So this week, we get our first look inside the Sage Grove Center and we get to see what’s what all these experiments that have been happening. Was it fun coming up with what these kind of not quite great superpowers would be?

KRIPKE: It was an incredible amount of fun and actually a lot of trial and error, coming up with things like acid vomit guy. If you look actually in the video surveillance screens, there’s a little Easter egg, which is a little mini hero that ran across the table and episode one and dove into that woman’s vagina. He’s there, for some reason, I don’t know what his story was but he ended up in one of those cells at Sage Grove. Don’t ask me why, he just is.

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Image via Amazon

But, my favorite part of all that was having the opportunity to bring back Love Sausage. He’s such a beloved character in the comics, probably after terror, that’s who I get asked about the most. When are you bringing back Love Sausage? So, the idea of being able to finally present that character was a real honor, an honor for me.

I can only imagine what it was like for the actors on set.

KRIPKE: There’s like a 10-foot kind of prosthetic animatronic penis — I think it was able to move — and then a lot of it ended up being CG. It was like one of those 50s movies where you’re fighting a tentacle — they’re all acting with it wrapped around their necks. Poor Laz [Alonso]. That’s all I have to say.

This isn’t the first episode where we see Goran Višnjić, but I think this is one of the more substantial scenes we’ve actually gotten with him. Talk to me a little bit about that casting — was he someone you automatically thought of for this role?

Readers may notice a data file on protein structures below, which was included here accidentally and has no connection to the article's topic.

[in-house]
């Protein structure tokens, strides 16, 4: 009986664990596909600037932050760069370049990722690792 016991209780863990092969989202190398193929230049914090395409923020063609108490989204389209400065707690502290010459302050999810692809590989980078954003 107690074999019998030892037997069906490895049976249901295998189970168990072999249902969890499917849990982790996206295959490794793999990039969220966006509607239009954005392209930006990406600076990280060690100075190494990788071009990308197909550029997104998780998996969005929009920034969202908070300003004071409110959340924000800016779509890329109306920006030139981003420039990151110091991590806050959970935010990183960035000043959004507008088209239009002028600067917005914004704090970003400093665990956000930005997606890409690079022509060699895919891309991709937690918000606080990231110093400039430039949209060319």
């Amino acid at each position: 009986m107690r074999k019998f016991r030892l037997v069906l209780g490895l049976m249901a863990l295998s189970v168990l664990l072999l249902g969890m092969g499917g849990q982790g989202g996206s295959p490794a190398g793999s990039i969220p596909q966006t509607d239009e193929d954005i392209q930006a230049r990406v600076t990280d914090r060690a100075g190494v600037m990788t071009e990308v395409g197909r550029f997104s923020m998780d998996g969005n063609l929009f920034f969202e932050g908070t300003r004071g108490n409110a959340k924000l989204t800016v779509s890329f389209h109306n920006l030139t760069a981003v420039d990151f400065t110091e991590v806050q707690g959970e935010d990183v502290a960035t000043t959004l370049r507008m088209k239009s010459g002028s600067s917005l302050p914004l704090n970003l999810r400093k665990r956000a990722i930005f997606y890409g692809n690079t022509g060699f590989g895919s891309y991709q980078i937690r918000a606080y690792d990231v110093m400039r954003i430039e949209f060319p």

KRIPKE: I did, I did. He had reached out kind of like how I ended up casting everybody on the show. They reach out and they say, “Hey, this is a really good show.” I always respond, “well, would you like to be in it?” He said, “Yeah, if you ever have a part for me, let me know.” We had not come up with Allister at that point, but we knew we needed to create this mysterious, slightly odd head of this church and established them as a character. As we were starting to talk about the character really very early, I said we should write this for Goran because he’s able to really nail that combination of charming and just a little bit ominous. We had him use that to great effect on Timeless, I certainly knew he could do it. The idea of just sort of bringing that slightly menacing energy, but still very civil and civilized was sort of exactly what we needed. We wrote that character for him.

Wonderful. This is something I’ve been meaning to ask about for weeks, too, is Fresca favorite beverage amongst the writers?

KRIPKE: No, I wish there was like a really specific deep reason. It just kind of came out of we were thinking about, way back in the beginning, what would cult members drink. Fresca just made sense to us. So, there’s going to be a tie in with the show and their new ad slogan is going to be “Fresca, the official beverage of cult members.” They’re really excited about that.

New episodes of The Boys debut weekly on Fridays. Check out this week’s recap as well.